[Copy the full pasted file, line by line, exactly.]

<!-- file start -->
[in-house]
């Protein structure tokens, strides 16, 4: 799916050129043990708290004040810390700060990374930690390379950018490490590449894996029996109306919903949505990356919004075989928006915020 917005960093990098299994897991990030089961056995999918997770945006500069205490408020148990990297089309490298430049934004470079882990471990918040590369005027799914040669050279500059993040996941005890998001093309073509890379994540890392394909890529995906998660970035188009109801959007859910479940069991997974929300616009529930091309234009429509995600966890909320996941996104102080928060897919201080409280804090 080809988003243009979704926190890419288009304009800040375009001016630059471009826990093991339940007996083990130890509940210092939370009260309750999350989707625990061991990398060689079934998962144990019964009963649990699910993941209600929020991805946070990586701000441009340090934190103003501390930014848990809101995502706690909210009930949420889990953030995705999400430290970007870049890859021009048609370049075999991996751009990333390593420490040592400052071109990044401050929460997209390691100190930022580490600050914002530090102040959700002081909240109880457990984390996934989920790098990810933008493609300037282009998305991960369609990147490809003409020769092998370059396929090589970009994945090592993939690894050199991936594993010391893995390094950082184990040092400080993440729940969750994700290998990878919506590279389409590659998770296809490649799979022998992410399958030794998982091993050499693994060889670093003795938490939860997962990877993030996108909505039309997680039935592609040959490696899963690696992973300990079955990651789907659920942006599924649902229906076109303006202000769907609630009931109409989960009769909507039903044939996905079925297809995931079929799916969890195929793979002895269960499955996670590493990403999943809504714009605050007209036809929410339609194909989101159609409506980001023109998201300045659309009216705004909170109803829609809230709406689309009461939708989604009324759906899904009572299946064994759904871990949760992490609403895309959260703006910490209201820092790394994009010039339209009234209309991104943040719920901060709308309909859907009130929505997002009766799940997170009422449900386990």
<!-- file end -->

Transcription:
[in-house]
């Protein structure tokens, strides 16, 4: 799916050129043990708290004040810390700060990374930690390379950018490490590449894996029996109306919903949505990356919004075989928006915020 917005960093990098299994897991990030089961056995999918997770945006500069205490408020148990990297089309490298430049934004470079882990471990918040590369005027799914040669050279500059993040996941005890998001093309073509890379994540890392394909890529995906998660970035188009109801959007859910479940069991997974929300616009529930091309234009429509995600966890909320996941996104102080928060897919201080409280804090 080809988003243009979704926190890419288009304009800040375009001016630059471009826990093991339940007996083990130890509940210092939370009260309750999350989707625990061991990398060689079934998962144990019964009963649990699910993941209600929020991805946070990586701000441009340090934190103003501390930014848990809101995502706690909210009930949420889990953030995705999400430290970007870049890859021009048609370049075999991996751009990333390593420490040592400052071109990044401050929460997209390691100190930022580490600050914002530090102040959700002081909240109880457990984390996934989920790098990810933008493609300037282009998305991960369609990147490809003409020769092998370059396929090589970009994945090592993939690894050199991936594993010391893995390094950082184990040092400080993440729940969750994700290998990878919506590279389409590659998770296809490649799979022998992410399958030794998982091993050499693994060889670093003795938490939860997962990877993030996108909505039309997680039935592609040959490696899963690696992973300990079955990651789907659920942006599924649902229906076109303006202000769907609630009931109409989960009769909507039903044939996905079925297809995931079929799916969890195929793979002895269960499955996670590493990403999943809504714009605050007209036809929410339609194909989101159609409506980001023109998201300045659309009216705004909170109803829609809230709406689309009461939708989604009324759906899904009572299946064994759904871990949760992490609403895309959260703006910490209201820092790394994009010039339209009234209309991104943040719920901060709308309909859907009130929505997002009766799940997170009422449900386990």